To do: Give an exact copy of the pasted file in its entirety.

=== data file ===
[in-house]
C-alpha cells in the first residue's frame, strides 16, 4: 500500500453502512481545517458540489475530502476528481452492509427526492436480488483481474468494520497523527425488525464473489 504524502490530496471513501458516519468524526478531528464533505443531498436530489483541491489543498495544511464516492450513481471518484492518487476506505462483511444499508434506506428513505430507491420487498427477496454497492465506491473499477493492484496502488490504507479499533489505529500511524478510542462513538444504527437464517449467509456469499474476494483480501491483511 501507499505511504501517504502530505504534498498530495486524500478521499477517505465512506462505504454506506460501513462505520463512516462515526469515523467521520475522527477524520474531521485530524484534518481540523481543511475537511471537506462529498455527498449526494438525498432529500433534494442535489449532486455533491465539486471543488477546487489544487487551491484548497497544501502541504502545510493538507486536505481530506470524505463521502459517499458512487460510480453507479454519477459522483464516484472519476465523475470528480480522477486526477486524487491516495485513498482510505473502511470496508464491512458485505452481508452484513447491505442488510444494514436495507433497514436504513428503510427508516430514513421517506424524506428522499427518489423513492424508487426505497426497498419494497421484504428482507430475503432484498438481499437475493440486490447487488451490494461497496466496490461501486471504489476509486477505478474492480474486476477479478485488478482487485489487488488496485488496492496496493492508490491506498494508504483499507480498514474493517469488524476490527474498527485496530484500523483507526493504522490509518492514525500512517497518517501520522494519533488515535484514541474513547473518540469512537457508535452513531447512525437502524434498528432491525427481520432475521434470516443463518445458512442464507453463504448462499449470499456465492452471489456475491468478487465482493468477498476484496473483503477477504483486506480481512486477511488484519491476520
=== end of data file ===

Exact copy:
[in-house]
C-alpha cells in the first residue's frame, strides 16, 4: 500500500453502512481545517458540489475530502476528481452492509427526492436480488483481474468494520497523527425488525464473489 504524502490530496471513501458516519468524526478531528464533505443531498436530489483541491489543498495544511464516492450513481471518484492518487476506505462483511444499508434506506428513505430507491420487498427477496454497492465506491473499477493492484496502488490504507479499533489505529500511524478510542462513538444504527437464517449467509456469499474476494483480501491483511 501507499505511504501517504502530505504534498498530495486524500478521499477517505465512506462505504454506506460501513462505520463512516462515526469515523467521520475522527477524520474531521485530524484534518481540523481543511475537511471537506462529498455527498449526494438525498432529500433534494442535489449532486455533491465539486471543488477546487489544487487551491484548497497544501502541504502545510493538507486536505481530506470524505463521502459517499458512487460510480453507479454519477459522483464516484472519476465523475470528480480522477486526477486524487491516495485513498482510505473502511470496508464491512458485505452481508452484513447491505442488510444494514436495507433497514436504513428503510427508516430514513421517506424524506428522499427518489423513492424508487426505497426497498419494497421484504428482507430475503432484498438481499437475493440486490447487488451490494461497496466496490461501486471504489476509486477505478474492480474486476477479478485488478482487485489487488488496485488496492496496493492508490491506498494508504483499507480498514474493517469488524476490527474498527485496530484500523483507526493504522490509518492514525500512517497518517501520522494519533488515535484514541474513547473518540469512537457508535452513531447512525437502524434498528432491525427481520432475521434470516443463518445458512442464507453463504448462499449470499456465492452471489456475491468478487465482493468477498476484496473483503477477504483486506480481512486477511488484519491476520